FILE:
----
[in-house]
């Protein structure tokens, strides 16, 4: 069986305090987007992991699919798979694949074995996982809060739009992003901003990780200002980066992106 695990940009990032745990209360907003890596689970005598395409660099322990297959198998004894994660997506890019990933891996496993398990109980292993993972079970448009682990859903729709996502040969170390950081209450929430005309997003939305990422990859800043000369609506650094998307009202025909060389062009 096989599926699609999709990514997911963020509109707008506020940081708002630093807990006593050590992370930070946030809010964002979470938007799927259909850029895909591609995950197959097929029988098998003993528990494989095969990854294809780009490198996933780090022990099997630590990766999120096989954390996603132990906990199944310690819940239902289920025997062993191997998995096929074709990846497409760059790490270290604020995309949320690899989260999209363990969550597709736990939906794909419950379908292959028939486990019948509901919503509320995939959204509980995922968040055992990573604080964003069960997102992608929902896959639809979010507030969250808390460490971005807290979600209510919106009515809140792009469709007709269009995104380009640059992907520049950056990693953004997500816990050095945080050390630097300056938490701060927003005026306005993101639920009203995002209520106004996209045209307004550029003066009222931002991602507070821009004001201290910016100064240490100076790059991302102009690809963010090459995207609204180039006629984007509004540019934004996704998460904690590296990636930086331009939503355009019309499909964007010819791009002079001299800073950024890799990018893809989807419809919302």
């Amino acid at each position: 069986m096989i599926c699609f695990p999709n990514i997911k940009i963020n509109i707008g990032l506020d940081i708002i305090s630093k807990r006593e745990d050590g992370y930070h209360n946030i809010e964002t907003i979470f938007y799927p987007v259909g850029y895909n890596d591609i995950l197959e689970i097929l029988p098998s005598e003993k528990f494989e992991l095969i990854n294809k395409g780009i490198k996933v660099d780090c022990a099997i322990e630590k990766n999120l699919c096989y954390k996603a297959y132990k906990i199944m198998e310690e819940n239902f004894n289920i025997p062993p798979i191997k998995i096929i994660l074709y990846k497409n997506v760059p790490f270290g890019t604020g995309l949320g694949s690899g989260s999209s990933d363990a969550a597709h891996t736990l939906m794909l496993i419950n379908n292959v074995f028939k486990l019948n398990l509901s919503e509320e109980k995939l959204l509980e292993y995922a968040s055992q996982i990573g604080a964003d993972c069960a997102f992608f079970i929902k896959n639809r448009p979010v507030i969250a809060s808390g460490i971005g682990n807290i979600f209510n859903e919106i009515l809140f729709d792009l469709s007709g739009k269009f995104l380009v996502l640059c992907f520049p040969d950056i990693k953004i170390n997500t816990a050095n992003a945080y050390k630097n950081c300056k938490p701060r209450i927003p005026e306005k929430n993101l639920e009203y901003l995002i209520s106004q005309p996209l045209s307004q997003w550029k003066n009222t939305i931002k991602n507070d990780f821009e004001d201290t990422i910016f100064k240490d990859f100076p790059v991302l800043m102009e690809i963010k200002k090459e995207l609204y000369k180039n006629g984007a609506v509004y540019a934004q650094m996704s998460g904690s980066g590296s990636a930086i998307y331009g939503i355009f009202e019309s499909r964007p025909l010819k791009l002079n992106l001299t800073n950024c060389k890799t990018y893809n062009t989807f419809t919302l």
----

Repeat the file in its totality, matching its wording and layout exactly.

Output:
[in-house]
């Protein structure tokens, strides 16, 4: 069986305090987007992991699919798979694949074995996982809060739009992003901003990780200002980066992106 695990940009990032745990209360907003890596689970005598395409660099322990297959198998004894994660997506890019990933891996496993398990109980292993993972079970448009682990859903729709996502040969170390950081209450929430005309997003939305990422990859800043000369609506650094998307009202025909060389062009 096989599926699609999709990514997911963020509109707008506020940081708002630093807990006593050590992370930070946030809010964002979470938007799927259909850029895909591609995950197959097929029988098998003993528990494989095969990854294809780009490198996933780090022990099997630590990766999120096989954390996603132990906990199944310690819940239902289920025997062993191997998995096929074709990846497409760059790490270290604020995309949320690899989260999209363990969550597709736990939906794909419950379908292959028939486990019948509901919503509320995939959204509980995922968040055992990573604080964003069960997102992608929902896959639809979010507030969250808390460490971005807290979600209510919106009515809140792009469709007709269009995104380009640059992907520049950056990693953004997500816990050095945080050390630097300056938490701060927003005026306005993101639920009203995002209520106004996209045209307004550029003066009222931002991602507070821009004001201290910016100064240490100076790059991302102009690809963010090459995207609204180039006629984007509004540019934004996704998460904690590296990636930086331009939503355009019309499909964007010819791009002079001299800073950024890799990018893809989807419809919302």
């Amino acid at each position: 069986m096989i599926c699609f695990p999709n990514i997911k940009i963020n509109i707008g990032l506020d940081i708002i305090s630093k807990r006593e745990d050590g992370y930070h209360n946030i809010e964002t907003i979470f938007y799927p987007v259909g850029y895909n890596d591609i995950l197959e689970i097929l029988p098998s005598e003993k528990f494989e992991l095969i990854n294809k395409g780009i490198k996933v660099d780090c022990a099997i322990e630590k990766n999120l699919c096989y954390k996603a297959y132990k906990i199944m198998e310690e819940n239902f004894n289920i025997p062993p798979i191997k998995i096929i994660l074709y990846k497409n997506v760059p790490f270290g890019t604020g995309l949320g694949s690899g989260s999209s990933d363990a969550a597709h891996t736990l939906m794909l496993i419950n379908n292959v074995f028939k486990l019948n398990l509901s919503e509320e109980k995939l959204l509980e292993y995922a968040s055992q996982i990573g604080a964003d993972c069960a997102f992608f079970i929902k896959n639809r448009p979010v507030i969250a809060s808390g460490i971005g682990n807290i979600f209510n859903e919106i009515l809140f729709d792009l469709s007709g739009k269009f995104l380009v996502l640059c992907f520049p040969d950056i990693k953004i170390n997500t816990a050095n992003a945080y050390k630097n950081c300056k938490p701060r209450i927003p005026e306005k929430n993101l639920e009203y901003l995002i209520s106004q005309p996209l045209s307004q997003w550029k003066n009222t939305i931002k991602n507070d990780f821009e004001d201290t990422i910016f100064k240490d990859f100076p790059v991302l800043m102009e690809i963010k200002k090459e995207l609204y000369k180039n006629g984007a609506v509004y540019a934004q650094m996704s998460g904690s980066g590296s990636a930086i998307y331009g939503i355009f009202e019309s499909r964007p025909l010819k791009l002079n992106l001299t800073n950024c060389k890799t990018y893809n062009t989807f419809t919302l």